More on the evolution of multi-touch / by Jason Nunes

As I wrote earlier, I think the success of the iPhone had a lot to do with the ease and speed with which users could understand and use the mutli-touch screen. They didn't have to learn any special new ways to interact like was necessary with other technologies. Think about how much effort was required to learn how to use a remote to program the VCR, or a keypad to set a microwave, or even the scroll wheel to navigate content on an iPod. Touch screen didn't require users to learn how to use the iPhone's input device. We already possesses the only device we need to interact with it--our fingers. There was no need to push around a device that moved an icon on the screen that represented our touch--an abstraction 3 levels deep of our intentions. With multi-touch, users are no longer required to create an abstract mental link between their hand and the screen. They can just touch it, and make things happen. Additionally, users can now interact with the content itself, rather than interacting with an abstraction the content--like the file/folder structure of the computers. The multi-touch screen allowed us to touch, and move the content itself. To tap a movie, and just play it.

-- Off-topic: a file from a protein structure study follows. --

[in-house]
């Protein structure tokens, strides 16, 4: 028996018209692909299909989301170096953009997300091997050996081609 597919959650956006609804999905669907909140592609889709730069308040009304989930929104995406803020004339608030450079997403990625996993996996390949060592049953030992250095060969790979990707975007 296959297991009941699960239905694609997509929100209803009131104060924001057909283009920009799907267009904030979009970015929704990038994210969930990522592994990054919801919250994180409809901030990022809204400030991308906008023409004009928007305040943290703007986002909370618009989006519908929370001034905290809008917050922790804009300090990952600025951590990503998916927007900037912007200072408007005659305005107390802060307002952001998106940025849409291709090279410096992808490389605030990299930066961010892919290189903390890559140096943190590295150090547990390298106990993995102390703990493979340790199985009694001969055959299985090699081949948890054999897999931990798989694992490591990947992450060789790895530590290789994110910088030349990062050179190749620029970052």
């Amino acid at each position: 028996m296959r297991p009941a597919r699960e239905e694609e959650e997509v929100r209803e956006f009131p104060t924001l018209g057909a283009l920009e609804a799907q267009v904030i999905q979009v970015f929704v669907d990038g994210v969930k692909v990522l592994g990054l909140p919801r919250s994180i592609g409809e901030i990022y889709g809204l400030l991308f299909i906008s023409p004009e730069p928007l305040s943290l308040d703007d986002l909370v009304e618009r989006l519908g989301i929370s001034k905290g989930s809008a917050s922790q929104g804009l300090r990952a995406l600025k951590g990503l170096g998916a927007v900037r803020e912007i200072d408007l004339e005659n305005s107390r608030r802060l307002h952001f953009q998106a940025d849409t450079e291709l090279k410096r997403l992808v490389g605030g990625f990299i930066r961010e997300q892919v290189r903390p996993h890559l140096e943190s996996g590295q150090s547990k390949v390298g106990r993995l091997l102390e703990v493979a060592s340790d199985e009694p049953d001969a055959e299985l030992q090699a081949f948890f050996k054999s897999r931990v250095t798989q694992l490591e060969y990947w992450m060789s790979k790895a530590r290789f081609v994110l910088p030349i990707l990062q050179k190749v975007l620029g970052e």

As evidence of how natural this new kind of interaction is, check out these amazing toys for toddlers from Totoya that use the iPhone and iPod:

And I still wonder, what's next for multi-touch? How can we make it easier to use? How can we make it more natural? More real? As I noted in my earlier post, haptic feedback is one way, another could be the system sensing more than just the fingertip on the screen, but also the shape of the hand.

And here's another... what happens when you can interact directly with the screen itself by bending it, twisting it, and applying pressure?

What kinds of new interactions does this evolution of multi-touch enable? What will we interaction designers be able to do next? I can't wait to find out.

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